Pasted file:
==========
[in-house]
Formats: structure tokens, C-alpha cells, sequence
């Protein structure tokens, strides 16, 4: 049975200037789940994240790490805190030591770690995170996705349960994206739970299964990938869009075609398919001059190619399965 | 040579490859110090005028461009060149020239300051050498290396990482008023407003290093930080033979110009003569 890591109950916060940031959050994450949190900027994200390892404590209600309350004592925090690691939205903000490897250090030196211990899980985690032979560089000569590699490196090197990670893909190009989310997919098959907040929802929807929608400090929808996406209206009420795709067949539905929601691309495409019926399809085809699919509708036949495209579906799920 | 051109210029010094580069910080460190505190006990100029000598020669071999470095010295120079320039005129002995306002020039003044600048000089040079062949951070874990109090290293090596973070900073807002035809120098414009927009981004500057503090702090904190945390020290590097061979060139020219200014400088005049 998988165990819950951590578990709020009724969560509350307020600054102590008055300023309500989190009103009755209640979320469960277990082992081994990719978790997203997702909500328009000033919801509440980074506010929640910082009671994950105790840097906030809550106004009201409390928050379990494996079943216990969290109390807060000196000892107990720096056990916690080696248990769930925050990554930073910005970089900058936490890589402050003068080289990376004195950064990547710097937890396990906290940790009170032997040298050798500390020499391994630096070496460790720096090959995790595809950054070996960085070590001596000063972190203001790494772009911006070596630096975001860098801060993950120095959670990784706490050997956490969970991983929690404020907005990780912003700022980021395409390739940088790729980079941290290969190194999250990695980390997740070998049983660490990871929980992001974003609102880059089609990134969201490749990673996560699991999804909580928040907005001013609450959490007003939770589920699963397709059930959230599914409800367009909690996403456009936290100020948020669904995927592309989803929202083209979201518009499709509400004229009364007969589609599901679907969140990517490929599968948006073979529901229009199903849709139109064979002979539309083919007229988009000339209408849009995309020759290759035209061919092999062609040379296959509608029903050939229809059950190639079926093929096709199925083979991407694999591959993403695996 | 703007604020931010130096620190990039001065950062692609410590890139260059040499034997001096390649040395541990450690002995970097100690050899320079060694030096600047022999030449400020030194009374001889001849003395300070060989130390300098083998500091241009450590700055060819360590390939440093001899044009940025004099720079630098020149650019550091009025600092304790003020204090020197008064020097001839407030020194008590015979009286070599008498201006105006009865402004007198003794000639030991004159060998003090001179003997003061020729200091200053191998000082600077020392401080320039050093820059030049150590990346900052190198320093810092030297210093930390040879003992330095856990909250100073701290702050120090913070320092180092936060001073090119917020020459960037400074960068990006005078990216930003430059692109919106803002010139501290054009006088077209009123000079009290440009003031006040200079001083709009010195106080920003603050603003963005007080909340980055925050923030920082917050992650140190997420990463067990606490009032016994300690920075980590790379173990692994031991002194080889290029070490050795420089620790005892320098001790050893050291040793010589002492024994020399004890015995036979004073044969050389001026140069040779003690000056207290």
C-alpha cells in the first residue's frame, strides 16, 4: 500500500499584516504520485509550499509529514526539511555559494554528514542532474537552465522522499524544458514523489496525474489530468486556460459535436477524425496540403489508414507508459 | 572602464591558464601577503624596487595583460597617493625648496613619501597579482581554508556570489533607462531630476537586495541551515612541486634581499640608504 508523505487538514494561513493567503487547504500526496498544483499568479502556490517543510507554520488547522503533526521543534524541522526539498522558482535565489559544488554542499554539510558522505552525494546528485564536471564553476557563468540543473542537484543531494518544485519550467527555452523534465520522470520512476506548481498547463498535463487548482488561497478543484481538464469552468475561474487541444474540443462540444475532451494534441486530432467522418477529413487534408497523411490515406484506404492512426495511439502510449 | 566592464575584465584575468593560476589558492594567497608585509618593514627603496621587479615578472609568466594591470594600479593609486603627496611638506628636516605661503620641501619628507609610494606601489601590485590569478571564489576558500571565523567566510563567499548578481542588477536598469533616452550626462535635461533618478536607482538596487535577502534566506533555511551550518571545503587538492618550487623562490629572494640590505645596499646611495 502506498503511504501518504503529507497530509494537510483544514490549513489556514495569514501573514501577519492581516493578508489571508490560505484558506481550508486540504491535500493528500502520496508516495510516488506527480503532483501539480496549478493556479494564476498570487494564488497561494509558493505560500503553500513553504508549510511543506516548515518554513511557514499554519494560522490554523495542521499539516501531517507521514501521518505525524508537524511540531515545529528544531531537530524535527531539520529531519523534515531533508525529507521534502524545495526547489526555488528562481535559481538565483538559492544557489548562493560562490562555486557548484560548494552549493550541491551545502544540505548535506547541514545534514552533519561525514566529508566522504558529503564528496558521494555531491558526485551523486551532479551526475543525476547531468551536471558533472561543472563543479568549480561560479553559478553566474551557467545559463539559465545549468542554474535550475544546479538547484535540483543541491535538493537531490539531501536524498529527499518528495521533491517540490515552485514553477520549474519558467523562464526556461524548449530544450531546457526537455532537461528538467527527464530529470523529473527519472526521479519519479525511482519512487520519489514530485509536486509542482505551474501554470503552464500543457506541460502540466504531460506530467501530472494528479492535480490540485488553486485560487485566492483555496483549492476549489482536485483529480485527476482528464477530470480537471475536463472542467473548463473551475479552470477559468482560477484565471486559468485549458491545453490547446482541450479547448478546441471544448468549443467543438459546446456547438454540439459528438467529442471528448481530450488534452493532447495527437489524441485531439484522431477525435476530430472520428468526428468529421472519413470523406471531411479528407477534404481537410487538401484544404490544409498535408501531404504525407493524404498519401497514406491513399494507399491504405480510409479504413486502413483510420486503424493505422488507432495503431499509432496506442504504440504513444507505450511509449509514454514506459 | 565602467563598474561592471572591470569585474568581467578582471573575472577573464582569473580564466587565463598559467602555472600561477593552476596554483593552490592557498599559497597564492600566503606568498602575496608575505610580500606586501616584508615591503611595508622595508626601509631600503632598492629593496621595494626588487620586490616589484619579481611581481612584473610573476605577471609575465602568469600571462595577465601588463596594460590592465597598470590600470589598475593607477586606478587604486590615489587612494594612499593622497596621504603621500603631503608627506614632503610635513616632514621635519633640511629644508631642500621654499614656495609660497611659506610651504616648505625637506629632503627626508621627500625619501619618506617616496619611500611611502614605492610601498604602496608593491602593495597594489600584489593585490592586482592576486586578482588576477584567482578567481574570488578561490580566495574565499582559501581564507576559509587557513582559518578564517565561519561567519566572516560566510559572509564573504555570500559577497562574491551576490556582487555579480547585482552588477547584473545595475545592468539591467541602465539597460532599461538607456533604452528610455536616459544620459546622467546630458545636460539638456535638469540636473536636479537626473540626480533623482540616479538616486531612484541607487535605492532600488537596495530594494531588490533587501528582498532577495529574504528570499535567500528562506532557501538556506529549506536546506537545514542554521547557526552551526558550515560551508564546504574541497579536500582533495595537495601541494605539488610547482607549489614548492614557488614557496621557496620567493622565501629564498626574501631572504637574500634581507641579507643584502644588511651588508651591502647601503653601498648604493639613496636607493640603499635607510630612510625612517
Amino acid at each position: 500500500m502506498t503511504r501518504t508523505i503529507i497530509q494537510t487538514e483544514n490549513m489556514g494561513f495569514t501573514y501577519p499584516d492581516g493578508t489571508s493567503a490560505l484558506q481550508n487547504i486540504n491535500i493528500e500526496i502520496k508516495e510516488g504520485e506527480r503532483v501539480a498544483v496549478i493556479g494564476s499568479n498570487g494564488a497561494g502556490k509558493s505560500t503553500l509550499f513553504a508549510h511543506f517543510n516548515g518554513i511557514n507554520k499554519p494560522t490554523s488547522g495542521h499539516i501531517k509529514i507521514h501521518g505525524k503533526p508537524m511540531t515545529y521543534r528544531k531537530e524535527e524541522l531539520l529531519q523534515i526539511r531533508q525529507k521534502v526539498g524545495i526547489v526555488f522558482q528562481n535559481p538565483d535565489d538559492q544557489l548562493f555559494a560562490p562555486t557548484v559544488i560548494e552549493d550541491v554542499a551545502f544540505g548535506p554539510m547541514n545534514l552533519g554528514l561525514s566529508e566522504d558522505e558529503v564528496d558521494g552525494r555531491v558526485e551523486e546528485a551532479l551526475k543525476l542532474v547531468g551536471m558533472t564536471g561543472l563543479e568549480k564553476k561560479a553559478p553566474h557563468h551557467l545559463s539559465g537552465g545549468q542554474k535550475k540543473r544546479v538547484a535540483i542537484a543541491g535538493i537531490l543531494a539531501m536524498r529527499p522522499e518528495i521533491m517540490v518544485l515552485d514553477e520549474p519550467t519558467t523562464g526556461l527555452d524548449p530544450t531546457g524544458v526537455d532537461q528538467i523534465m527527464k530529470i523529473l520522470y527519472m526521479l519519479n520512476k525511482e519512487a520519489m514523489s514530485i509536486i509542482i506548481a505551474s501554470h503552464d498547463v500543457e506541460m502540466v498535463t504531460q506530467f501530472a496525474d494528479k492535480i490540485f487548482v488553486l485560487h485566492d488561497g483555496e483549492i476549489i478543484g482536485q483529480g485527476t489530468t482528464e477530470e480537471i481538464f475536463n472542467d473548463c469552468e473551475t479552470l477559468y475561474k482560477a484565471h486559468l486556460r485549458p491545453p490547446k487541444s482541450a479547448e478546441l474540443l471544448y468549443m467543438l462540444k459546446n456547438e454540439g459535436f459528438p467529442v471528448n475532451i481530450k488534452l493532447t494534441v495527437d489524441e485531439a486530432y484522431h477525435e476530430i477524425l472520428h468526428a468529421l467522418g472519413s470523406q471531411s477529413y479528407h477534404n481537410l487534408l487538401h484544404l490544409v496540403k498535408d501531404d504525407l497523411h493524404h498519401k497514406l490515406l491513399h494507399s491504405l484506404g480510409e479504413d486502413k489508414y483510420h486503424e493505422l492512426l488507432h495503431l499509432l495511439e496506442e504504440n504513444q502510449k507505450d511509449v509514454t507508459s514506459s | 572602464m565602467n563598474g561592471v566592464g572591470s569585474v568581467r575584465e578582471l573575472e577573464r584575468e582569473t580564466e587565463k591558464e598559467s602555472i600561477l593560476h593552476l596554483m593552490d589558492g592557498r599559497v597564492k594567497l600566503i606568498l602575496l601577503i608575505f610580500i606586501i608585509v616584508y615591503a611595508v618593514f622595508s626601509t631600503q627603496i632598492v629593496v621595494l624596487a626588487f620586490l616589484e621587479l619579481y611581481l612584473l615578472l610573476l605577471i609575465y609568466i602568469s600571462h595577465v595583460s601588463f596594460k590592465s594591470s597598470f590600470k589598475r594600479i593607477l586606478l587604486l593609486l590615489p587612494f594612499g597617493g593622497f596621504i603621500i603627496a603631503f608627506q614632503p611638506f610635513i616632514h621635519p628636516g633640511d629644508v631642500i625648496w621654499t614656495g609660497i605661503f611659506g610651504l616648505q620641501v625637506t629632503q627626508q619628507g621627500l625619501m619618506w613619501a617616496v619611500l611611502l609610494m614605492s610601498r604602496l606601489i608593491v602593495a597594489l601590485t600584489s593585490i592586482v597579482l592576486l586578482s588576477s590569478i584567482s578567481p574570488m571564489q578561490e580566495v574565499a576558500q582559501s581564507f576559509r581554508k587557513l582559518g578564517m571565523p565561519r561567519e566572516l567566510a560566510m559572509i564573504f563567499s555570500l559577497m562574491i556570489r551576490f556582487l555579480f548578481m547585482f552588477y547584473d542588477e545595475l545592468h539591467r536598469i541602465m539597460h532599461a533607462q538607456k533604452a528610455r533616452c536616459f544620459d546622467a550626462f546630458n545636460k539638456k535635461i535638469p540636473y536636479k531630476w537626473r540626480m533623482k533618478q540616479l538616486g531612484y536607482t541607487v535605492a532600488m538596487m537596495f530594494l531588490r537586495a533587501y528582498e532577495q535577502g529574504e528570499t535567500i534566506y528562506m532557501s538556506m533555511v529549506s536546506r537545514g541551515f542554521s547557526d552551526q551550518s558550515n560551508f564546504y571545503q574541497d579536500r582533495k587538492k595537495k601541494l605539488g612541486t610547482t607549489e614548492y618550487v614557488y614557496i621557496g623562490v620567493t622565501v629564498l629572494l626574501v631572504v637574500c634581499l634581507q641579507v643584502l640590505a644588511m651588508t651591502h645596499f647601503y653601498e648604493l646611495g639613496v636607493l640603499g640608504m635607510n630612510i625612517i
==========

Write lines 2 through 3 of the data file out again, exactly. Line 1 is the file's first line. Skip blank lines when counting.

Formats: structure tokens, C-alpha cells, sequence
């Protein structure tokens, strides 16, 4: 049975200037789940994240790490805190030591770690995170996705349960994206739970299964990938869009075609398919001059190619399965 | 040579490859110090005028461009060149020239300051050498290396990482008023407003290093930080033979110009003569 890591109950916060940031959050994450949190900027994200390892404590209600309350004592925090690691939205903000490897250090030196211990899980985690032979560089000569590699490196090197990670893909190009989310997919098959907040929802929807929608400090929808996406209206009420795709067949539905929601691309495409019926399809085809699919509708036949495209579906799920 | 051109210029010094580069910080460190505190006990100029000598020669071999470095010295120079320039005129002995306002020039003044600048000089040079062949951070874990109090290293090596973070900073807002035809120098414009927009981004500057503090702090904190945390020290590097061979060139020219200014400088005049 998988165990819950951590578990709020009724969560509350307020600054102590008055300023309500989190009103009755209640979320469960277990082992081994990719978790997203997702909500328009000033919801509440980074506010929640910082009671994950105790840097906030809550106004009201409390928050379990494996079943216990969290109390807060000196000892107990720096056990916690080696248990769930925050990554930073910005970089900058936490890589402050003068080289990376004195950064990547710097937890396990906290940790009170032997040298050798500390020499391994630096070496460790720096090959995790595809950054070996960085070590001596000063972190203001790494772009911006070596630096975001860098801060993950120095959670990784706490050997956490969970991983929690404020907005990780912003700022980021395409390739940088790729980079941290290969190194999250990695980390997740070998049983660490990871929980992001974003609102880059089609990134969201490749990673996560699991999804909580928040907005001013609450959490007003939770589920699963397709059930959230599914409800367009909690996403456009936290100020948020669904995927592309989803929202083209979201518009499709509400004229009364007969589609599901679907969140990517490929599968948006073979529901229009199903849709139109064979002979539309083919007229988009000339209408849009995309020759290759035209061919092999062609040379296959509608029903050939229809059950190639079926093929096709199925083979991407694999591959993403695996 | 703007604020931010130096620190990039001065950062692609410590890139260059040499034997001096390649040395541990450690002995970097100690050899320079060694030096600047022999030449400020030194009374001889001849003395300070060989130390300098083998500091241009450590700055060819360590390939440093001899044009940025004099720079630098020149650019550091009025600092304790003020204090020197008064020097001839407030020194008590015979009286070599008498201006105006009865402004007198003794000639030991004159060998003090001179003997003061020729200091200053191998000082600077020392401080320039050093820059030049150590990346900052190198320093810092030297210093930390040879003992330095856990909250100073701290702050120090913070320092180092936060001073090119917020020459960037400074960068990006005078990216930003430059692109919106803002010139501290054009006088077209009123000079009290440009003031006040200079001083709009010195106080920003603050603003963005007080909340980055925050923030920082917050992650140190997420990463067990606490009032016994300690920075980590790379173990692994031991002194080889290029070490050795420089620790005892320098001790050893050291040793010589002492024994020399004890015995036979004073044969050389001026140069040779003690000056207290």